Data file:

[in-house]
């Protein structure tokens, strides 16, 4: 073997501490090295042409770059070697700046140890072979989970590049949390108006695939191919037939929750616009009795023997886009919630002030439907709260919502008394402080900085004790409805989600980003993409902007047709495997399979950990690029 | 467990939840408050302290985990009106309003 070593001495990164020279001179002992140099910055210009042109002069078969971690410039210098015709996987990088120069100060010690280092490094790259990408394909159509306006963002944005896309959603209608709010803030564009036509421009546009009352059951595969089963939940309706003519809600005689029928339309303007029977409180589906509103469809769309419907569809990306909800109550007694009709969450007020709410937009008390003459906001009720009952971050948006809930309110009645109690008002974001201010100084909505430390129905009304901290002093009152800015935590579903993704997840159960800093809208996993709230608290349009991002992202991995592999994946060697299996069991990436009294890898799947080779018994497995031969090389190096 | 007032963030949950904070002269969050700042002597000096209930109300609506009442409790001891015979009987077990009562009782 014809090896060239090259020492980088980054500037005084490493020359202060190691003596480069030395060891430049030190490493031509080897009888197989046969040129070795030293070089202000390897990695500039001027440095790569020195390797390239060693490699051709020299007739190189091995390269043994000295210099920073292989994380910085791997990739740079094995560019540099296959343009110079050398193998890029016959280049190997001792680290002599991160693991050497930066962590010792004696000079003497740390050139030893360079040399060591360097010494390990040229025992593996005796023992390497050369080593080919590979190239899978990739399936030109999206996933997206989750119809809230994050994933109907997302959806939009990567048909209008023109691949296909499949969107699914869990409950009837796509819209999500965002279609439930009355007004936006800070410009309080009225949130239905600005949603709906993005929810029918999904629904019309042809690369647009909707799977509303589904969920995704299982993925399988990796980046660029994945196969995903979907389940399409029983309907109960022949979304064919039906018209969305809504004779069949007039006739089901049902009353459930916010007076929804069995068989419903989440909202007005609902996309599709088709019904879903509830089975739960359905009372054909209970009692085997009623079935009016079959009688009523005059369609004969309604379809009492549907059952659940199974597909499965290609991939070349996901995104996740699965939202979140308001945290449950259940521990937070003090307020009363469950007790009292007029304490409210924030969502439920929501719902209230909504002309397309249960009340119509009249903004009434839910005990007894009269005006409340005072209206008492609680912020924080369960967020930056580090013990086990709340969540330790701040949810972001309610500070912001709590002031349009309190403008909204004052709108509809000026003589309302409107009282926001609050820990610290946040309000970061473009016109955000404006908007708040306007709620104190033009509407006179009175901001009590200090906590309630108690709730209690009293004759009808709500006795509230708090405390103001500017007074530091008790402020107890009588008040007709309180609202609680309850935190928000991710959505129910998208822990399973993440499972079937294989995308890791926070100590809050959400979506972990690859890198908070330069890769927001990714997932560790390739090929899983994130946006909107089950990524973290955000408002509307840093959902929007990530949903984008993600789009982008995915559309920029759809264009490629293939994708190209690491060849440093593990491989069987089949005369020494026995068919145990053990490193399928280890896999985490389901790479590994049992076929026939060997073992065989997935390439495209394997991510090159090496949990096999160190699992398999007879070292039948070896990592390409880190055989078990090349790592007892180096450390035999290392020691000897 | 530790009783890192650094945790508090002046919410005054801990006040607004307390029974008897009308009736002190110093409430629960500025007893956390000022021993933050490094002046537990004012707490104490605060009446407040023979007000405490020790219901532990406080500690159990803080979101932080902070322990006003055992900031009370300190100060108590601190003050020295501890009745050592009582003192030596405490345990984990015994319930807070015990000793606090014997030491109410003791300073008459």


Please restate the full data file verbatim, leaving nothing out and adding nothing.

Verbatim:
[in-house]
């Protein structure tokens, strides 16, 4: 073997501490090295042409770059070697700046140890072979989970590049949390108006695939191919037939929750616009009795023997886009919630002030439907709260919502008394402080900085004790409805989600980003993409902007047709495997399979950990690029 | 467990939840408050302290985990009106309003 070593001495990164020279001179002992140099910055210009042109002069078969971690410039210098015709996987990088120069100060010690280092490094790259990408394909159509306006963002944005896309959603209608709010803030564009036509421009546009009352059951595969089963939940309706003519809600005689029928339309303007029977409180589906509103469809769309419907569809990306909800109550007694009709969450007020709410937009008390003459906001009720009952971050948006809930309110009645109690008002974001201010100084909505430390129905009304901290002093009152800015935590579903993704997840159960800093809208996993709230608290349009991002992202991995592999994946060697299996069991990436009294890898799947080779018994497995031969090389190096 | 007032963030949950904070002269969050700042002597000096209930109300609506009442409790001891015979009987077990009562009782 014809090896060239090259020492980088980054500037005084490493020359202060190691003596480069030395060891430049030190490493031509080897009888197989046969040129070795030293070089202000390897990695500039001027440095790569020195390797390239060693490699051709020299007739190189091995390269043994000295210099920073292989994380910085791997990739740079094995560019540099296959343009110079050398193998890029016959280049190997001792680290002599991160693991050497930066962590010792004696000079003497740390050139030893360079040399060591360097010494390990040229025992593996005796023992390497050369080593080919590979190239899978990739399936030109999206996933997206989750119809809230994050994933109907997302959806939009990567048909209008023109691949296909499949969107699914869990409950009837796509819209999500965002279609439930009355007004936006800070410009309080009225949130239905600005949603709906993005929810029918999904629904019309042809690369647009909707799977509303589904969920995704299982993925399988990796980046660029994945196969995903979907389940399409029983309907109960022949979304064919039906018209969305809504004779069949007039006739089901049902009353459930916010007076929804069995068989419903989440909202007005609902996309599709088709019904879903509830089975739960359905009372054909209970009692085997009623079935009016079959009688009523005059369609004969309604379809009492549907059952659940199974597909499965290609991939070349996901995104996740699965939202979140308001945290449950259940521990937070003090307020009363469950007790009292007029304490409210924030969502439920929501719902209230909504002309397309249960009340119509009249903004009434839910005990007894009269005006409340005072209206008492609680912020924080369960967020930056580090013990086990709340969540330790701040949810972001309610500070912001709590002031349009309190403008909204004052709108509809000026003589309302409107009282926001609050820990610290946040309000970061473009016109955000404006908007708040306007709620104190033009509407006179009175901001009590200090906590309630108690709730209690009293004759009808709500006795509230708090405390103001500017007074530091008790402020107890009588008040007709309180609202609680309850935190928000991710959505129910998208822990399973993440499972079937294989995308890791926070100590809050959400979506972990690859890198908070330069890769927001990714997932560790390739090929899983994130946006909107089950990524973290955000408002509307840093959902929007990530949903984008993600789009982008995915559309920029759809264009490629293939994708190209690491060849440093593990491989069987089949005369020494026995068919145990053990490193399928280890896999985490389901790479590994049992076929026939060997073992065989997935390439495209394997991510090159090496949990096999160190699992398999007879070292039948070896990592390409880190055989078990090349790592007892180096450390035999290392020691000897 | 530790009783890192650094945790508090002046919410005054801990006040607004307390029974008897009308009736002190110093409430629960500025007893956390000022021993933050490094002046537990004012707490104490605060009446407040023979007000405490020790219901532990406080500690159990803080979101932080902070322990006003055992900031009370300190100060108590601190003050020295501890009745050592009582003192030596405490345990984990015994319930807070015990000793606090014997030491109410003791300073008459």